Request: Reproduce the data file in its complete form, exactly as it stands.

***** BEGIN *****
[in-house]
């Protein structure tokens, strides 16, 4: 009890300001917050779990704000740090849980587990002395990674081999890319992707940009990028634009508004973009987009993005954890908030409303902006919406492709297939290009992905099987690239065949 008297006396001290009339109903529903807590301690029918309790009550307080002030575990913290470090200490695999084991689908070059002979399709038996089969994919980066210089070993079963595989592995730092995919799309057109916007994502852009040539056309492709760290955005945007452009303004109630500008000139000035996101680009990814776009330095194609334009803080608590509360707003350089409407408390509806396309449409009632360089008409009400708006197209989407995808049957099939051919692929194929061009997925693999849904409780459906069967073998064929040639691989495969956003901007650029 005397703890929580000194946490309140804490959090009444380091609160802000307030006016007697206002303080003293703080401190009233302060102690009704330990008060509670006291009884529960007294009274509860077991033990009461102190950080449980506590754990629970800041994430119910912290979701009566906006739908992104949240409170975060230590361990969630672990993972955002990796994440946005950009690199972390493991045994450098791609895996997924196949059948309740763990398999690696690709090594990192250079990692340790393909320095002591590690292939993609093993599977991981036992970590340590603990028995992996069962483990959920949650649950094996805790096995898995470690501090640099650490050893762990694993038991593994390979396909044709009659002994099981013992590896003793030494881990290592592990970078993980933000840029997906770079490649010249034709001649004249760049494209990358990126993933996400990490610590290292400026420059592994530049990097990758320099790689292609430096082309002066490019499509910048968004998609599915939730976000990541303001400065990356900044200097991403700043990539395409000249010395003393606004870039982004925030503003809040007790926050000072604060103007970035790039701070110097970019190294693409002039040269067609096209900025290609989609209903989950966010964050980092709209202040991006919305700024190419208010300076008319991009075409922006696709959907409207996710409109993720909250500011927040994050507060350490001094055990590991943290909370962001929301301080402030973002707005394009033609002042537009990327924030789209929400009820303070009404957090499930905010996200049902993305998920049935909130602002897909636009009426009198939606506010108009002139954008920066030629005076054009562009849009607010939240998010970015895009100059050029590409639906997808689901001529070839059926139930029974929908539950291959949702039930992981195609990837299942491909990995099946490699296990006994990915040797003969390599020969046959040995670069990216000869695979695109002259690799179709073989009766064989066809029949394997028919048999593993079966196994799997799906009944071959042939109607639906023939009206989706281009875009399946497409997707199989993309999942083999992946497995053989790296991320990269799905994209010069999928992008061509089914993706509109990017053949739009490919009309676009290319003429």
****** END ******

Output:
[in-house]
């Protein structure tokens, strides 16, 4: 009890300001917050779990704000740090849980587990002395990674081999890319992707940009990028634009508004973009987009993005954890908030409303902006919406492709297939290009992905099987690239065949 008297006396001290009339109903529903807590301690029918309790009550307080002030575990913290470090200490695999084991689908070059002979399709038996089969994919980066210089070993079963595989592995730092995919799309057109916007994502852009040539056309492709760290955005945007452009303004109630500008000139000035996101680009990814776009330095194609334009803080608590509360707003350089409407408390509806396309449409009632360089008409009400708006197209989407995808049957099939051919692929194929061009997925693999849904409780459906069967073998064929040639691989495969956003901007650029 005397703890929580000194946490309140804490959090009444380091609160802000307030006016007697206002303080003293703080401190009233302060102690009704330990008060509670006291009884529960007294009274509860077991033990009461102190950080449980506590754990629970800041994430119910912290979701009566906006739908992104949240409170975060230590361990969630672990993972955002990796994440946005950009690199972390493991045994450098791609895996997924196949059948309740763990398999690696690709090594990192250079990692340790393909320095002591590690292939993609093993599977991981036992970590340590603990028995992996069962483990959920949650649950094996805790096995898995470690501090640099650490050893762990694993038991593994390979396909044709009659002994099981013992590896003793030494881990290592592990970078993980933000840029997906770079490649010249034709001649004249760049494209990358990126993933996400990490610590290292400026420059592994530049990097990758320099790689292609430096082309002066490019499509910048968004998609599915939730976000990541303001400065990356900044200097991403700043990539395409000249010395003393606004870039982004925030503003809040007790926050000072604060103007970035790039701070110097970019190294693409002039040269067609096209900025290609989609209903989950966010964050980092709209202040991006919305700024190419208010300076008319991009075409922006696709959907409207996710409109993720909250500011927040994050507060350490001094055990590991943290909370962001929301301080402030973002707005394009033609002042537009990327924030789209929400009820303070009404957090499930905010996200049902993305998920049935909130602002897909636009009426009198939606506010108009002139954008920066030629005076054009562009849009607010939240998010970015895009100059050029590409639906997808689901001529070839059926139930029974929908539950291959949702039930992981195609990837299942491909990995099946490699296990006994990915040797003969390599020969046959040995670069990216000869695979695109002259690799179709073989009766064989066809029949394997028919048999593993079966196994799997799906009944071959042939109607639906023939009206989706281009875009399946497409997707199989993309999942083999992946497995053989790296991320990269799905994209010069999928992008061509089914993706509109990017053949739009490919009309676009290319003429």